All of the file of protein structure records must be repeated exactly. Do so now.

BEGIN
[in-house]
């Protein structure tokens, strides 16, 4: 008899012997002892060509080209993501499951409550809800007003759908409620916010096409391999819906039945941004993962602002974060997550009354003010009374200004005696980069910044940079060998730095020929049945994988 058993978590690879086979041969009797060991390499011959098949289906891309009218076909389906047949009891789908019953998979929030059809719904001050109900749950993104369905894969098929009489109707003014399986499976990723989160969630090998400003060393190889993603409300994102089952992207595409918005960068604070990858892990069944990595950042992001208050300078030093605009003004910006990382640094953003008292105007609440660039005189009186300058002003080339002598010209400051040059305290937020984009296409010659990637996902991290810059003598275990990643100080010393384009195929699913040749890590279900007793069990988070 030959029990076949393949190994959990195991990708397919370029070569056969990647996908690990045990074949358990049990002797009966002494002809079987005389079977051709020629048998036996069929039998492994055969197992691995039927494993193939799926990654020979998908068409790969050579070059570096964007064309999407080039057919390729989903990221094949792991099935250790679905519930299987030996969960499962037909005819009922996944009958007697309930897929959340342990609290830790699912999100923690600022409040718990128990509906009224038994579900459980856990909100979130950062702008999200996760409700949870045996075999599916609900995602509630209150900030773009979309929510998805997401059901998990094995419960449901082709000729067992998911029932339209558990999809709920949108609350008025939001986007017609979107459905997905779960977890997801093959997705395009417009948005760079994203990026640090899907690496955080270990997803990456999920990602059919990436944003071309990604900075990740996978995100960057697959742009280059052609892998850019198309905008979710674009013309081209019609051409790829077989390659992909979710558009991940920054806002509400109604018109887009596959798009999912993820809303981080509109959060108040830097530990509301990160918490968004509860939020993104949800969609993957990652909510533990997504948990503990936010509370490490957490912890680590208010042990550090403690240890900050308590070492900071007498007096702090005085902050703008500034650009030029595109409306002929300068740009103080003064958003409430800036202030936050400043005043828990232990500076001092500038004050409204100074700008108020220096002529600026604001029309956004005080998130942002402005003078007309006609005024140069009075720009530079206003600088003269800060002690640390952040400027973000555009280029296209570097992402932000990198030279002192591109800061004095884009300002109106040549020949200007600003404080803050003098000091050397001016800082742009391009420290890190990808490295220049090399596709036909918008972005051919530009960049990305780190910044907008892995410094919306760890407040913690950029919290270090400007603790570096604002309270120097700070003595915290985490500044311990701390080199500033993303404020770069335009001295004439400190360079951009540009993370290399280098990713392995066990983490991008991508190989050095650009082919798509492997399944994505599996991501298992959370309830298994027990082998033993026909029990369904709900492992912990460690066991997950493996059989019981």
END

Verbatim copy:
[in-house]
């Protein structure tokens, strides 16, 4: 008899012997002892060509080209993501499951409550809800007003759908409620916010096409391999819906039945941004993962602002974060997550009354003010009374200004005696980069910044940079060998730095020929049945994988 058993978590690879086979041969009797060991390499011959098949289906891309009218076909389906047949009891789908019953998979929030059809719904001050109900749950993104369905894969098929009489109707003014399986499976990723989160969630090998400003060393190889993603409300994102089952992207595409918005960068604070990858892990069944990595950042992001208050300078030093605009003004910006990382640094953003008292105007609440660039005189009186300058002003080339002598010209400051040059305290937020984009296409010659990637996902991290810059003598275990990643100080010393384009195929699913040749890590279900007793069990988070 030959029990076949393949190994959990195991990708397919370029070569056969990647996908690990045990074949358990049990002797009966002494002809079987005389079977051709020629048998036996069929039998492994055969197992691995039927494993193939799926990654020979998908068409790969050579070059570096964007064309999407080039057919390729989903990221094949792991099935250790679905519930299987030996969960499962037909005819009922996944009958007697309930897929959340342990609290830790699912999100923690600022409040718990128990509906009224038994579900459980856990909100979130950062702008999200996760409700949870045996075999599916609900995602509630209150900030773009979309929510998805997401059901998990094995419960449901082709000729067992998911029932339209558990999809709920949108609350008025939001986007017609979107459905997905779960977890997801093959997705395009417009948005760079994203990026640090899907690496955080270990997803990456999920990602059919990436944003071309990604900075990740996978995100960057697959742009280059052609892998850019198309905008979710674009013309081209019609051409790829077989390659992909979710558009991940920054806002509400109604018109887009596959798009999912993820809303981080509109959060108040830097530990509301990160918490968004509860939020993104949800969609993957990652909510533990997504948990503990936010509370490490957490912890680590208010042990550090403690240890900050308590070492900071007498007096702090005085902050703008500034650009030029595109409306002929300068740009103080003064958003409430800036202030936050400043005043828990232990500076001092500038004050409204100074700008108020220096002529600026604001029309956004005080998130942002402005003078007309006609005024140069009075720009530079206003600088003269800060002690640390952040400027973000555009280029296209570097992402932000990198030279002192591109800061004095884009300002109106040549020949200007600003404080803050003098000091050397001016800082742009391009420290890190990808490295220049090399596709036909918008972005051919530009960049990305780190910044907008892995410094919306760890407040913690950029919290270090400007603790570096604002309270120097700070003595915290985490500044311990701390080199500033993303404020770069335009001295004439400190360079951009540009993370290399280098990713392995066990983490991008991508190989050095650009082919798509492997399944994505599996991501298992959370309830298994027990082998033993026909029990369904709900492992912990460690066991997950493996059989019981």